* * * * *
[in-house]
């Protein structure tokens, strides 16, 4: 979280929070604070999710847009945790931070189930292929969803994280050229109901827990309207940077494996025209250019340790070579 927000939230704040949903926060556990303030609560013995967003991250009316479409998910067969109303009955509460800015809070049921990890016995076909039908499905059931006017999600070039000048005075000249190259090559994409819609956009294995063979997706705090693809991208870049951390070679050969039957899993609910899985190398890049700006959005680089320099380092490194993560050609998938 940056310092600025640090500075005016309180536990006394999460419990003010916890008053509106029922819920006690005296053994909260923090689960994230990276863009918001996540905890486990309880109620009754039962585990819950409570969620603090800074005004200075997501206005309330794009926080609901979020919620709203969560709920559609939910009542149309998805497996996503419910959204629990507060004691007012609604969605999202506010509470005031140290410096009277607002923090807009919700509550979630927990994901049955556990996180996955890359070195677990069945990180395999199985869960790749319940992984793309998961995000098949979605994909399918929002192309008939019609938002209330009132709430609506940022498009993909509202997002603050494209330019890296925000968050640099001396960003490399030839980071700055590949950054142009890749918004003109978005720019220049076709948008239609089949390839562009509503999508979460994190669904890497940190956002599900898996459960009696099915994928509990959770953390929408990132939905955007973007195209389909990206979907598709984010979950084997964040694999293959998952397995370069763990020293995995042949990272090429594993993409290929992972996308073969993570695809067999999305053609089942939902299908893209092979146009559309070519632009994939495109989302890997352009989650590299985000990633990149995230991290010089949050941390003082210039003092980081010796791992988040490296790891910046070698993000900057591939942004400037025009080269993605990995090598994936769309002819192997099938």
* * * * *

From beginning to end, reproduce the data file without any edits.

[in-house]
């Protein structure tokens, strides 16, 4: 979280929070604070999710847009945790931070189930292929969803994280050229109901827990309207940077494996025209250019340790070579 927000939230704040949903926060556990303030609560013995967003991250009316479409998910067969109303009955509460800015809070049921990890016995076909039908499905059931006017999600070039000048005075000249190259090559994409819609956009294995063979997706705090693809991208870049951390070679050969039957899993609910899985190398890049700006959005680089320099380092490194993560050609998938 940056310092600025640090500075005016309180536990006394999460419990003010916890008053509106029922819920006690005296053994909260923090689960994230990276863009918001996540905890486990309880109620009754039962585990819950409570969620603090800074005004200075997501206005309330794009926080609901979020919620709203969560709920559609939910009542149309998805497996996503419910959204629990507060004691007012609604969605999202506010509470005031140290410096009277607002923090807009919700509550979630927990994901049955556990996180996955890359070195677990069945990180395999199985869960790749319940992984793309998961995000098949979605994909399918929002192309008939019609938002209330009132709430609506940022498009993909509202997002603050494209330019890296925000968050640099001396960003490399030839980071700055590949950054142009890749918004003109978005720019220049076709948008239609089949390839562009509503999508979460994190669904890497940190956002599900898996459960009696099915994928509990959770953390929408990132939905955007973007195209389909990206979907598709984010979950084997964040694999293959998952397995370069763990020293995995042949990272090429594993993409290929992972996308073969993570695809067999999305053609089942939902299908893209092979146009559309070519632009994939495109989302890997352009989650590299985000990633990149995230991290010089949050941390003082210039003092980081010796791992988040490296790891910046070698993000900057591939942004400037025009080269993605990995090598994936769309002819192997099938």